Western countries discuss further support for Syrian rebels
Leaders of France, Britain and the United States have held phone conversations to discuss how to provide further support for Syria's opposition, which is fighting an increasingly fierce war with government forces.
A statement by the White House on Wednesday said a phone call between President Barack Obama and British Prime Minister David Cameron covered a "wide array of global issues," including the conflict in Syria and the need for increased participation from other countries to support the Syrian opposition.
The two leaders exchanged views on "ways the international community can assist those displaced by the conflict, apply pressure on the Assad regime, and support the opposition so that the legitimate aspirations of the Syrian people can be realized," the statement said.
Meanwhile, a statement from Cameron's office said the two leaders agreed that the use or threat of use of chemical weapons by Syria was "completely unacceptable" and would force them to "revisit their approach" to the conflict.
"As with (French President) Hollande, the prime minister and Obama discussed how to build on the support already given to the opposition to end the appalling violence in Syria and bring about stability," the statement said.
Western countries and some of its Arab allies have agreed in early July at a "Friends of Syria" meeting to "greatly increase assistance to the opposition" by giving them tools to communicate more securely with each other and the outside world.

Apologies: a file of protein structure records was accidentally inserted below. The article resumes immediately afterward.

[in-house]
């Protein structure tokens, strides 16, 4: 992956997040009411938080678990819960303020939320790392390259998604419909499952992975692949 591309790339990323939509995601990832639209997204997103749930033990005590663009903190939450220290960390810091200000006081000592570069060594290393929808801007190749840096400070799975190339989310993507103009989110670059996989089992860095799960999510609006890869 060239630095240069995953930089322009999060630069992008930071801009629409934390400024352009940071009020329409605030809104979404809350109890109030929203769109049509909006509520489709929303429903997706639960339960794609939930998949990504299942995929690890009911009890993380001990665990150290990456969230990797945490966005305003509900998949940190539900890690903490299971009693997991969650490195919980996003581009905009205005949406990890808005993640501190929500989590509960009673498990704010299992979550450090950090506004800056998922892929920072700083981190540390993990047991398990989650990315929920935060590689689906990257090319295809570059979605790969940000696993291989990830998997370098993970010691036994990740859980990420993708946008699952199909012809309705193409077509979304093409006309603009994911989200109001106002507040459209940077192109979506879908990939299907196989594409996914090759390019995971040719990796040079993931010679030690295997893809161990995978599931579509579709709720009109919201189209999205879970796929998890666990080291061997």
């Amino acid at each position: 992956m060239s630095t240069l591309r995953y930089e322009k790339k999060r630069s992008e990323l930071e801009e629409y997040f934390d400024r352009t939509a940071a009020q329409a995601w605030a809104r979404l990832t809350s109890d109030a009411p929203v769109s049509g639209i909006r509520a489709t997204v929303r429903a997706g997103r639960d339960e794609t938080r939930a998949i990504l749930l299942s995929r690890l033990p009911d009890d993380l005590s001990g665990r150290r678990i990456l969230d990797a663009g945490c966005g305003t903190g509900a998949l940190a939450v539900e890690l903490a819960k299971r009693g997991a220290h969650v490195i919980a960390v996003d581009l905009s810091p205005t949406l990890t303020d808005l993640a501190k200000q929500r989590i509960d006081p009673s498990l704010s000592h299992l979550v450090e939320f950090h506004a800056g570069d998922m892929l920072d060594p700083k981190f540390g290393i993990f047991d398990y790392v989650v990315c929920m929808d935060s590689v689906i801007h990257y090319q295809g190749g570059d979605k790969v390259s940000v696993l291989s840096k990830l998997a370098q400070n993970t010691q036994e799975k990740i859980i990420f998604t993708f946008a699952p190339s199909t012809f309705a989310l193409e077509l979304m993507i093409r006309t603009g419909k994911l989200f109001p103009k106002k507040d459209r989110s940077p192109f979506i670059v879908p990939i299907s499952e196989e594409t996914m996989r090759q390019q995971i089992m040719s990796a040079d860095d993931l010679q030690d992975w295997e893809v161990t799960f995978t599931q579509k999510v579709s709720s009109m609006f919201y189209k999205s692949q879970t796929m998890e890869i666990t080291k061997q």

Some of the Arab countries have also been reportedly providing weaponry to Syria's rebels. All the countries accused of arming the opposition by the Syrian government have so far denied the allegation.
Also on Wednesday, the Russian Foreign Ministry accused Western countries of engaging in "open incitement" of the Syrian opposition.
"Our Western partners still have done nothing to influence the opposition and to encourage it for dialogue with the government. Instead, they are engaged in open incitement to continue the armed struggle," the Foreign Ministry said in a statement.
Moscow has received this week a delegation headed by Syria's Deputy Prime Minister Qadri Jamil, who had visited the Russian capital only two weeks before.
In another related development, Iraq on Wednesday closed a major border checkpoint with Syria in its western Anbar province.
"Iraq closed the al-Qaim checkpoint early morning Wednesday with a three-meter concrete wall blocking the entry while forces of the Syrian opposition still hold control of the other side of the checkpoint," the source told Xinhua on condition of anonymity.
The source did not specify why the checkpoint was closed and when it would be re-opened.
The protracted Syrian crisis has killed at least 18,000 people, according to UN figures.
The escalating violence has also made thousands flee to neighboring countries, and for those displaced inside Syria, about 2.5 million are in desperate need of aid, a UN official said.
"This conflict has taken on a particularly brutal and violent character," UN aid chief Valerie Amos told a news conference in New York on Wednesday after visiting Syria and Lebanon last week.
"We face problems with access to people in need, particularly where there is intense and ongoing fighting, but funding is also holding us back. If we had more resources, we could reach more people," she said.
[Source: Xinhua, Damascus, 23Aug12]
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